Google News today is promoting a misleading article by the The Guardian titled, “Weather disasters cost $150bn in 2020, revealing impact of climate change – report.” The article falsely links the high costs of natural disasters in 2020 to purported human-caused climate change. In reality, evidence shows any higher loses were due to increasing numbers of people moving to and building expensive property in areas historically prone to natural disasters, not climate change. Indeed, long-term data indicates there has been no increase in the number or severity of natural disasters in recent decades. Also, 2020 was not unusual historically.
Referencing a study from the group Christian Aid, The Guardian writes, “From Australian bushfires to Atlantic hurricanes, insurance damages were the highest annual total ever. The world’s 10 costliest weather disasters of 2020 saw insured damages worth $150bn, topping the figure for 2019 and reflecting a long-term impact of global warming.”
Regarding wildfires, long-term data show the number of wildfires and acreage consumed by wildfires has declined dramatically over the past century. Indeed, the Copernicus Atmosphere Monitoring Service reports, “2020 was one of the lowest years for active fires globally.”
Indeed, in his book False Alarm, Bjorn Lomborg observes:
“There is plenty of evidence for a reduction in the level of devastation caused by fire, with satellites showing a 25 percent reduction globally in burned area just over the past 18 years … In total, the global amount of area burned as declined by more than 540,000 square miles, from 1.9 million square miles in the early part of last century to 1.4 million square miles today.”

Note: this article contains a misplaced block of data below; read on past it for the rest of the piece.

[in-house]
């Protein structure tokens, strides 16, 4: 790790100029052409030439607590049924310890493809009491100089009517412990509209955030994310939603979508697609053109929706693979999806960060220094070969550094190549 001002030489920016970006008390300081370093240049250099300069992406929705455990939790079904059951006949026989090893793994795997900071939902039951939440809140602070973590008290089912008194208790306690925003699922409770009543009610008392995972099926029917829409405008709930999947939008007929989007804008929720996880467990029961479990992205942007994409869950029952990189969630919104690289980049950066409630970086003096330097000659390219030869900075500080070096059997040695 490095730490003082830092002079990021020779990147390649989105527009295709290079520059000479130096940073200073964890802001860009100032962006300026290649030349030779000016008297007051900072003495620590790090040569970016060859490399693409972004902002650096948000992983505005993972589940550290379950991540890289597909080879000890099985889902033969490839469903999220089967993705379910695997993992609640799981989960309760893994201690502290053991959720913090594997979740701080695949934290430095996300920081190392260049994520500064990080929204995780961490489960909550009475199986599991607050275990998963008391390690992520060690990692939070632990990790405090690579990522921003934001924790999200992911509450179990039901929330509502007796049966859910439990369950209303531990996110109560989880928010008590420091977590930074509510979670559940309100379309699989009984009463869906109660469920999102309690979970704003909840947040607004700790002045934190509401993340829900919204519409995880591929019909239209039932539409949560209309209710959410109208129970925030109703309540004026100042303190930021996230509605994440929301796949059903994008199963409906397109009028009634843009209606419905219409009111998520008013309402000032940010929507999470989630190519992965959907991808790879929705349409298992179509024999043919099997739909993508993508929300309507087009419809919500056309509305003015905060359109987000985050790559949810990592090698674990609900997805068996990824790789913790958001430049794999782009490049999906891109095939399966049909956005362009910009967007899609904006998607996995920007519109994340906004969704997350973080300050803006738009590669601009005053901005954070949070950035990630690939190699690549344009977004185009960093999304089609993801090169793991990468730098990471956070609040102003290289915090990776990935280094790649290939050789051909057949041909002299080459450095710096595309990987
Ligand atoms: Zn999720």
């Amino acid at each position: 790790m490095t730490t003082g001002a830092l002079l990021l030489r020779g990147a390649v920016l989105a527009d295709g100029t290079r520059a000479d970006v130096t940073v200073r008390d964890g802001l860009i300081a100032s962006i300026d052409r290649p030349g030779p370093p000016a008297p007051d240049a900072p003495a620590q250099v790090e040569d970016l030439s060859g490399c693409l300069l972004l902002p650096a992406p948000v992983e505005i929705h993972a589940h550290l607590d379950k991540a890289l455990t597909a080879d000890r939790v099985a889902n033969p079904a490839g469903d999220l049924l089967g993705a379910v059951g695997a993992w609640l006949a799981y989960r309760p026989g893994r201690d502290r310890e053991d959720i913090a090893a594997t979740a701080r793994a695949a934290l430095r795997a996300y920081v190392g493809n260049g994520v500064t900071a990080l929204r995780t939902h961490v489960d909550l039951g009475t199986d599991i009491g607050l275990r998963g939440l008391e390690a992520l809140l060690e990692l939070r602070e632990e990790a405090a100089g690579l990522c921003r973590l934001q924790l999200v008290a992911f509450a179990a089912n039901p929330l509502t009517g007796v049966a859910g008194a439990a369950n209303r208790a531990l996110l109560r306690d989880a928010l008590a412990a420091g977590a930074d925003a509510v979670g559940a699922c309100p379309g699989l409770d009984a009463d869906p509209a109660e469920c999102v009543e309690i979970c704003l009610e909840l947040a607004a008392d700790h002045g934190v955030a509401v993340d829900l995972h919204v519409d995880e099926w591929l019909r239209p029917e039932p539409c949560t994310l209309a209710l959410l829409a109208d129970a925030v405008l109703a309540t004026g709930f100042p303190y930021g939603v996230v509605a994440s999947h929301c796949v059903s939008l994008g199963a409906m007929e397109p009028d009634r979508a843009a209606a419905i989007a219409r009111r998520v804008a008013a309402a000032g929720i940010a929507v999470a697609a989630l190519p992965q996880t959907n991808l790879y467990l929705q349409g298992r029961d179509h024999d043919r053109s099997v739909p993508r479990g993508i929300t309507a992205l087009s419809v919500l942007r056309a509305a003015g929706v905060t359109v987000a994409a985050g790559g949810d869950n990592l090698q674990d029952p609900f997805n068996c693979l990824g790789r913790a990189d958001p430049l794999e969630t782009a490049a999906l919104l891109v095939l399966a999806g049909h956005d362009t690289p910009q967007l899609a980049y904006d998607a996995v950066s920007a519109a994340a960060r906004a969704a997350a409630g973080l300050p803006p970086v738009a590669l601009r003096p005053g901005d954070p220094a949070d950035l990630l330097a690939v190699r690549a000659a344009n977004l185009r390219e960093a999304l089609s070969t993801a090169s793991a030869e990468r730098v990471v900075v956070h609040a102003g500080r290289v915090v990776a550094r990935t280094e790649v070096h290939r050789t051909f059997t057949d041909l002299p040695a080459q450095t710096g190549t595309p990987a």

Indeed, NASA recently reported that its satellite measurements show wildfires globally declined by 24 percent since 1998.
Wildfires have declined sharply over the course of the past century in the United States, as well. As reported in Climate at a Glance: Wildfires, long-term data from the U.S. National Interagency Fire Center (NIFC) show wildfires have declined in number and severity since the early 1900s. Assessing data on U.S. wildfires from as far back as 1926, NIFC reports the numbers of acres burned is far less now than it was throughout the early 20th century, with the current acres burned running just 1/4th to 1/5th of the amount of land that typically burned in the 1930s.
The data on hurricanes is equally clear. The United Nations Intergovernmental Panel on Climate Change reports there is, “only low confidence for the attribution of any detectable changes in tropical cyclone activity to anthropogenic influences.” And data from the National Hurricane Center (NHC), reported in Climate at a Glance: Hurricanes, details that in the United States, hurricane impacts have in recent years been at an all-time low.
“The United States recently went more than a decade (2005 through 2017) without a major hurricane measuring Category 3 or higher, which is the longest such period in recorded history. The United States also recently experienced the fewest number of hurricane strikes in any eight-year period (2009 through 2017) in recorded history,” notes Climate at a Glance: Hurricanes.
The Christian Aid study referenced by The Guardian focuses on the possibly record breaking costs of 2020’s weather-related natural disasters. But in doing so, it ignores what Bjorn Lomborg in his book False Alarm refers to as the “expanding bulls-eye effect.” The increased costs of natural disasters in recent decades are due to communities increasingly expanding into areas historically prone to natural disasters, such as flood plains, forests, and coastal areas, erecting increasingly expensive structures and infrastructure there. As a result, when extreme weather events strike, more developed land and more expensive property are destroyed.
In the end, real-world data do not support The Guardian’s claim that 2020’s high natural disaster costs are related to human-caused climate change. Rather, the high costs stem from the rise in the number and value of assets placed in the bullseye as a result of demographic shifts in where people live and the lifestyles they pursue.